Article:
- Talking to the same one or two people in the audience for the entire show. OK, so a comic hones in on one or two people in the audience for whatever reason. Maybe it’s because of the clothes they’re wearing or because they made the mistake of getting up to go to the bathroom halfway through the comic’s set or because they’re hot and the comic is lonely. Then the entire rest of the set becomes just a conversation between the comic and those one or two people. At that point, he might as well just take them out for drinks somewhere and let the rest of the audience go home. There are dozens of other people in the audience. Include them in the conversation, too.
- Interacting with the audience and then getting mad at them for interacting back. This one always baffles me. It happens even with high profile comics, too. Take Dave Chappelle’s infamous walk-offs, for instance. His return to the stage has included a lot of banter and interaction with the audience. His sets are loose, and the vibe is loose. He’s working huge crowds, too, because he’s Dave Chappelle. And the larger the crowd you work, the more likely it is that there are going to be idiots in that crowd. One of those idiots might yell “Rick James, bitch!” That comes with the territory. You have to be able to laugh that off and move along. I’m not saying don’t shut those people down and put them in their place, but don’t let it ruin the show for everyone else. When you’re interacting with people, part of the thrill is not knowing what they’re going to say. Not everything they’re going to say is going to be genius. Some of it will be rude, and most of it will be unfunny. The challenge is to make it funny. Comics who can’t do that (and again, I’m one of them) should stick to written jokes (which I do, because I know my limitations).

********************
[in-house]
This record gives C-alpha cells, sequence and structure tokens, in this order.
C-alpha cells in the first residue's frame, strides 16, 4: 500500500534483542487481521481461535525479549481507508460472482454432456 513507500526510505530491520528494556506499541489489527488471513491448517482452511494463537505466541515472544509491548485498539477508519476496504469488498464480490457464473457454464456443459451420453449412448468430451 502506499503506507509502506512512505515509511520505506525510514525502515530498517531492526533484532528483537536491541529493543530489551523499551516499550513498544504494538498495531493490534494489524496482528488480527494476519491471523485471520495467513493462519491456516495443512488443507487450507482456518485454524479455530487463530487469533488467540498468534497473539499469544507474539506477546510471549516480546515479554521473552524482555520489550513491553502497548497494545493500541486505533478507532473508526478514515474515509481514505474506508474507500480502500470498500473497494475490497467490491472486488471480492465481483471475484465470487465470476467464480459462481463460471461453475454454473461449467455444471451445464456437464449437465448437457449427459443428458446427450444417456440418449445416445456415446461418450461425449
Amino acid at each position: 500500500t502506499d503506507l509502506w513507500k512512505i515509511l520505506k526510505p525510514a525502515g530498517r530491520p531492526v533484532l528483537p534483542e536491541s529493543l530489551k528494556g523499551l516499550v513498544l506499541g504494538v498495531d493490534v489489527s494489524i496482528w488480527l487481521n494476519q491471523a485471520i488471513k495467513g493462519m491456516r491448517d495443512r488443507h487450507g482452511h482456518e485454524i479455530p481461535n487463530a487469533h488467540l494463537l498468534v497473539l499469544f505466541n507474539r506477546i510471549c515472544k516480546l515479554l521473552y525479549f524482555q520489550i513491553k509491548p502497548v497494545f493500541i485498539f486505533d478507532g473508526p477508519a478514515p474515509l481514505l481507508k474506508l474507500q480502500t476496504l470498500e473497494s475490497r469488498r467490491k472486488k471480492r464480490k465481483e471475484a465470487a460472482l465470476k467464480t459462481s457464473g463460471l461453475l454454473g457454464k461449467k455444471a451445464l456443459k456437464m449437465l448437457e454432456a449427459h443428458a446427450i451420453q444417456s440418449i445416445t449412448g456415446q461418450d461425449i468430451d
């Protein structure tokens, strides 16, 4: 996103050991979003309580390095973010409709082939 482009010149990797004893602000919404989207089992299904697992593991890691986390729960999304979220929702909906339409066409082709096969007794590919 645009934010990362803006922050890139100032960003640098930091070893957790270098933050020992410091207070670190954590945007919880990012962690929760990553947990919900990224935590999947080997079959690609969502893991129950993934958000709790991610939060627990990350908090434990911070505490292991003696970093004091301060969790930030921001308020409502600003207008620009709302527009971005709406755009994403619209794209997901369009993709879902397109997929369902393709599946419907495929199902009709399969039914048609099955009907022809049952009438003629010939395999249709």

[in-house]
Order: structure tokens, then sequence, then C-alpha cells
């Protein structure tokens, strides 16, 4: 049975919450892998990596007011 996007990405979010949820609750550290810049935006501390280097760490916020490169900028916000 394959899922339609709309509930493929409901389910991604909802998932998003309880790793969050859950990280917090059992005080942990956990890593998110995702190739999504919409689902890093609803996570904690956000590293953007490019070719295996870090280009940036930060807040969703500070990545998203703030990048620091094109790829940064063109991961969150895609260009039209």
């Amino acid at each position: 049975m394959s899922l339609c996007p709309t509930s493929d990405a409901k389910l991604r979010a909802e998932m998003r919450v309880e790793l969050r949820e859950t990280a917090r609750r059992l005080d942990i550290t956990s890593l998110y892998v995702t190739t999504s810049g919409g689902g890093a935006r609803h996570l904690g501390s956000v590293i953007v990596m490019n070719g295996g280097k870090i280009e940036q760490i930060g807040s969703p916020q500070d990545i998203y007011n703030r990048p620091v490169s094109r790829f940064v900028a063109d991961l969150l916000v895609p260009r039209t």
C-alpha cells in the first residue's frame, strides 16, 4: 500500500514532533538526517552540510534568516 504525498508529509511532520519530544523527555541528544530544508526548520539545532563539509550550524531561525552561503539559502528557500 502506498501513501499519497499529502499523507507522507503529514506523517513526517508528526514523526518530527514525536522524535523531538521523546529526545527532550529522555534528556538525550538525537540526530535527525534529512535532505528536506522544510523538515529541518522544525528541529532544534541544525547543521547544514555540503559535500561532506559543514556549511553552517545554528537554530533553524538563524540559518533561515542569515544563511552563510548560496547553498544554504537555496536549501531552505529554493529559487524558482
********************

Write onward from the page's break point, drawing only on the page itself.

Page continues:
Again, I don’t say all this to minimize crowd work comics. Not even crowd work comics who have done the things listed above, because in the heat of the moment not everything that comes out of a comic’s mouth is going to be pure genius. I’m in awe of people who can do really good crowd work. One of the best sets I’ve seen was from Pete Holmes at Gilda’s LaughFest this past year. He’s a comic who can write a hell of a joke, but he also has improv training so he’s really good at thinking on his feet. His set was probably 1/3 written jokes and 2/3 crowd work, and it never stopped being funny. There was no racism, no homophobia, no temper tantrums and most importantly there were no lulls in the lulz (I’m trademarking that phrase, by the way, so back off). I loved it, I had a good time, and everyone else had a good time. Or at least if they didn’t, it wasn’t for lack of trying on Holmes’s part.
Listen: I’m just a humble amateur stand-up comic who watches a lot of comedy and has some strong opinions about it. I don’t expect every comic out there to be my cup of tea, nor do I think that those who aren’t are inherently bad or untalented. But I really don’t want to have to sit through another set from a comic who relies on the four crowd work cliches above. It makes me sad in my heart.